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February-March 2021

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Hairy, Six-Footed Honey Makers, Part 2

By Bill and Brenda Evans


Honey harvest—as we called it—came in high summer in northeast Kentucky. It was near noon, July-hot, and oppressively humid outside Chuck Hennecke’s honey house. But bees were working, and so was Chuck in his white beekeeper’s coverall, wide-brimmed hat and veil, and heavy latex gloves up past his wrists. All his gear was white. Bees instinctively perceive dark colors as threats, apiarists say.

Chuck and his friend Warren Rogers call honey harvest honey extraction. That’s why we were there: to watch them extract a year’s worth of honey Chuck’s bee colonies had stored in thousands of the tiny hexagonal cells of their honeycombs.

We drove our car into the grass alongside the hives to watch, double-checking that our windows were rolled up tight. Chuck lifted the top “super” off the first wooden hive among small swarms of honeybees. A super is a box in which rectangular frames are hung for bees to build honeycombs and store their honey. Chuck’s super held ten honey-heavy frames and weighed 60 pounds. Even by itself, honey is heavy. A gallon of honey weighs 12 pounds, while a gallon of water weighs just 8.3 pounds.

Minutes later, inside, extraction begins. Chuck’s honey house is a 12 by 34 foot concrete block building, white inside and out, with good lighting, two deep utility sinks, long work counters, large plastic pans to catch honey during uncapping, jars of already extracted honey stored in cardboard boxes, two large cylindrical stainless steel containers (that turn out to be a honey extractor and heater), and a blue, 55-gallon tank of bee-food syrup. His honey house is cooled and heated by an HVAC system, and out through a door into his attached woodworking shop are a shower, sink, and stool. Little is missing here except a kitchen and bedroom.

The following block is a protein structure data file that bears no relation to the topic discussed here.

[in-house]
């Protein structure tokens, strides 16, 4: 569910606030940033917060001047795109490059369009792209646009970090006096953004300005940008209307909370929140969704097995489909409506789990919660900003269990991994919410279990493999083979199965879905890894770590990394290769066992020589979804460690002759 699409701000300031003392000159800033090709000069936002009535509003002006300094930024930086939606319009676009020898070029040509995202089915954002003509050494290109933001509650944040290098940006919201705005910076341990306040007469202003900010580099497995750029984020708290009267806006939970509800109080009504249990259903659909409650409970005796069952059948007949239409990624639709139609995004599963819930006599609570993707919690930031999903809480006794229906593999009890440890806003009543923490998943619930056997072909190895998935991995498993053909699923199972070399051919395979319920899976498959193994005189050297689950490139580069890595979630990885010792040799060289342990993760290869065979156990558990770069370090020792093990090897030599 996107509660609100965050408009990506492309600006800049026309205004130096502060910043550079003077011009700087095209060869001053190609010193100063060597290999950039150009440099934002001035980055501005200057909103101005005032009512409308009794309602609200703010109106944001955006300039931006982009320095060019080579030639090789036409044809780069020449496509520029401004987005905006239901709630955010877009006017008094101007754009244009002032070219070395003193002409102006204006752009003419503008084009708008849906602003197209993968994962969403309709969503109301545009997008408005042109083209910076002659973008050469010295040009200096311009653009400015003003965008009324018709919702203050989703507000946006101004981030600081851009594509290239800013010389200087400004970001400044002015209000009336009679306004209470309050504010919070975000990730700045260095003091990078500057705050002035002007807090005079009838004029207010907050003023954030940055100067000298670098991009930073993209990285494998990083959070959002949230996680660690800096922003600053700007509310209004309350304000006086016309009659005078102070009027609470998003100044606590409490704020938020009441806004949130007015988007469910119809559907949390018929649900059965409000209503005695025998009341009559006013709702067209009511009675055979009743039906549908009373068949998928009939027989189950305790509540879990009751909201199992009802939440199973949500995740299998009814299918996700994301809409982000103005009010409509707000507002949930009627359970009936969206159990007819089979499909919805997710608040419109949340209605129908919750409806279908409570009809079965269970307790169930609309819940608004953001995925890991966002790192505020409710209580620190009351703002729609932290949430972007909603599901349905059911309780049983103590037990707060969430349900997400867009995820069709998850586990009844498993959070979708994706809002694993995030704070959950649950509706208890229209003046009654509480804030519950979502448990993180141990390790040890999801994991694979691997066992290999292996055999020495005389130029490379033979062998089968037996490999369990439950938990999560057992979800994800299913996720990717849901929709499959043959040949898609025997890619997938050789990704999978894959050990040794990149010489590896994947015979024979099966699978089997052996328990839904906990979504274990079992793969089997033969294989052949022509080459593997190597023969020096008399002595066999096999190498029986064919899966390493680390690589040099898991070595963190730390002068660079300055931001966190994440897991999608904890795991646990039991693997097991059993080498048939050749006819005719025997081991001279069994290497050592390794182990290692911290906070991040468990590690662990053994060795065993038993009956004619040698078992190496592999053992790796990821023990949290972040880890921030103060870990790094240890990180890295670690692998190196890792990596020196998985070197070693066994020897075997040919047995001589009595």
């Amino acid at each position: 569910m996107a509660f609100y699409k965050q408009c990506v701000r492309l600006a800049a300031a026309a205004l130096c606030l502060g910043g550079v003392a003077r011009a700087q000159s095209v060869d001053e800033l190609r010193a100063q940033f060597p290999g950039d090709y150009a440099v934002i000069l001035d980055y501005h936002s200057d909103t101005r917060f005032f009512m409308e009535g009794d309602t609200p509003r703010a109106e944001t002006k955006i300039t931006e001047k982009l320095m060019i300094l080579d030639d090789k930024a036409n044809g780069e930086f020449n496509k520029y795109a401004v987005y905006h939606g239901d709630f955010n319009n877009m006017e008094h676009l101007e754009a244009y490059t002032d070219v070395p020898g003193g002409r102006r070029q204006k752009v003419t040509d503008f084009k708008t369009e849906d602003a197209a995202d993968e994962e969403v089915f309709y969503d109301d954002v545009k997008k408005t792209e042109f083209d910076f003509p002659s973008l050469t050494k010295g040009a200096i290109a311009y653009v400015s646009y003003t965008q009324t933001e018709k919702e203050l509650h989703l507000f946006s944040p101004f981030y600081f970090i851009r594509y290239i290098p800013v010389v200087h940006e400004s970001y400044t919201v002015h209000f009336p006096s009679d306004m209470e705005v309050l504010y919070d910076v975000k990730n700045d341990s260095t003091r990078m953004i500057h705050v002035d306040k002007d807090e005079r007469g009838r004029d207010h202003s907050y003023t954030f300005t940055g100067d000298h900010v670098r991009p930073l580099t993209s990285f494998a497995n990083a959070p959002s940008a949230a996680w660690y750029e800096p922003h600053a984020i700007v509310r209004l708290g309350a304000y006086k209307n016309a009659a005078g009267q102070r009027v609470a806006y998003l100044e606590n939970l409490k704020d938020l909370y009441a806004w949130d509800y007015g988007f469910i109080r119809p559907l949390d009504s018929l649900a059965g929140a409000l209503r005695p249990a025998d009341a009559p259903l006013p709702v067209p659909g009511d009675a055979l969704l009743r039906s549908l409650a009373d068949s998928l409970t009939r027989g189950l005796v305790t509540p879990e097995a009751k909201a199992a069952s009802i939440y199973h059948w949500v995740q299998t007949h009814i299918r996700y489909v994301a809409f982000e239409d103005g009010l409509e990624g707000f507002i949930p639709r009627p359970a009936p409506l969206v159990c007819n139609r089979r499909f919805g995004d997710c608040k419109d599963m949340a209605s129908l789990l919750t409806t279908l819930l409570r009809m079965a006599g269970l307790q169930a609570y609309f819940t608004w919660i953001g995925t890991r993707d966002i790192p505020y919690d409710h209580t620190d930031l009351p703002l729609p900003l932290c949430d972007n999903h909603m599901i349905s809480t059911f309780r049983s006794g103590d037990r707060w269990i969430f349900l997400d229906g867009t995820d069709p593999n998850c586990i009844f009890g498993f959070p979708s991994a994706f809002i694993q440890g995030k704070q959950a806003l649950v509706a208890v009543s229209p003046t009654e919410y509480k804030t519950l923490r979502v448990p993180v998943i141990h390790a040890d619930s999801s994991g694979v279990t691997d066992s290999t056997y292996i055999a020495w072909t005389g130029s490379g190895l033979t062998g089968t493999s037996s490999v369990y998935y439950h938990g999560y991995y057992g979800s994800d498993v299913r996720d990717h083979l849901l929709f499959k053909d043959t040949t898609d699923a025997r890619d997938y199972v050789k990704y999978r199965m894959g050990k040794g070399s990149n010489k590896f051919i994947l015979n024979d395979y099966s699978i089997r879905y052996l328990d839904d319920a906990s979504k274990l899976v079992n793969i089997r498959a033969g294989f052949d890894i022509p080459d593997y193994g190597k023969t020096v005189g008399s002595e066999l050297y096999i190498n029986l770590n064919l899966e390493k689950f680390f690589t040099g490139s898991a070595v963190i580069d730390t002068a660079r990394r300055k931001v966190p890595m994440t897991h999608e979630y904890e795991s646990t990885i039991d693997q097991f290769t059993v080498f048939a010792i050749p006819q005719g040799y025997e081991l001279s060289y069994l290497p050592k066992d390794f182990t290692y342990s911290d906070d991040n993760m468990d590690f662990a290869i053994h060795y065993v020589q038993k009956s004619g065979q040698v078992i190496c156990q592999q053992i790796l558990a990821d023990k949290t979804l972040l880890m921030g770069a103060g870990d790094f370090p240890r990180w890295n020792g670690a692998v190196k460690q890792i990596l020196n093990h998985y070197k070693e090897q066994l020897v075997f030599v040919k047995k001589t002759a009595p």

Sonya, Chuck’s wife, waits inside the honey house with fluffy homemade biscuits, butter, a jar of light amber honey, and bottles of cold water. We eat, sip water, and chit-chat.

Right away, Chuck and Warren start uncapping the hexagonal honeycomb cells, alternating between two implements: a long, straight knife and a scratcher. The knife slices or scrapes the beeswax caps off honeycomb cells. A scratcher perforates the sealed honeycomb caps. Both implements free sealed-up honey from its comb and release it into a large catch pan. It’s sticky work.


The two men banter back and forth. Warren reminds us he hates the extracting process. He’d rather be capturing feral swarms of honey bees, which many beekeepers do to sell, replenish their hives, or start new ones. Ruthie, Warren’s wife, joins him for these capturings and sometimes films the process. We’ve watched one of her videos on Warren’s phone. This season, Chuck has captured nine feral swarms.

We eat Sonya’s buttery biscuits and honey and watch the slicing and scratching. Golden honey oozes and eases out of the tiny beeswax cells into the catch pans.

“Try it,” Chuck urges. We dip a finger into the shining ooze.

“Delicious. Right out of the hive!” What more can we say, except to quote Winnie-the-Pooh: “The only reason for being a bee that I know of is making honey…And the only reason for making honey is so I can eat it.”

Pooh knew honey right out of the hive (not to mention Sonya’s tender biscuits) is a pleasure.
We’ve seen several definitions of honey. One is “a sweet viscous material elaborated out of the nectar of flowers in the honey sac of various bees.” The words material and elaborated just fail for us. That lexicographer may as well have said, “honey is stuff from nectar that is developed in a bee’s belly” and stopped there. No hint of the amazing transformation in the bee’s stomach, the regurgitation, the fanning, or the storage in cells they have also made.

On the other hand, his word viscous is good. Chuck’s and Warren’s honeys are thick and sticky, between a solid and a liquid. They ooze and ease; they don’t gush or splatter. Dip your finger in their honey—no drip or drool. It stands up a little. A fat globule. Gold! You have to lick it off, and it’s good.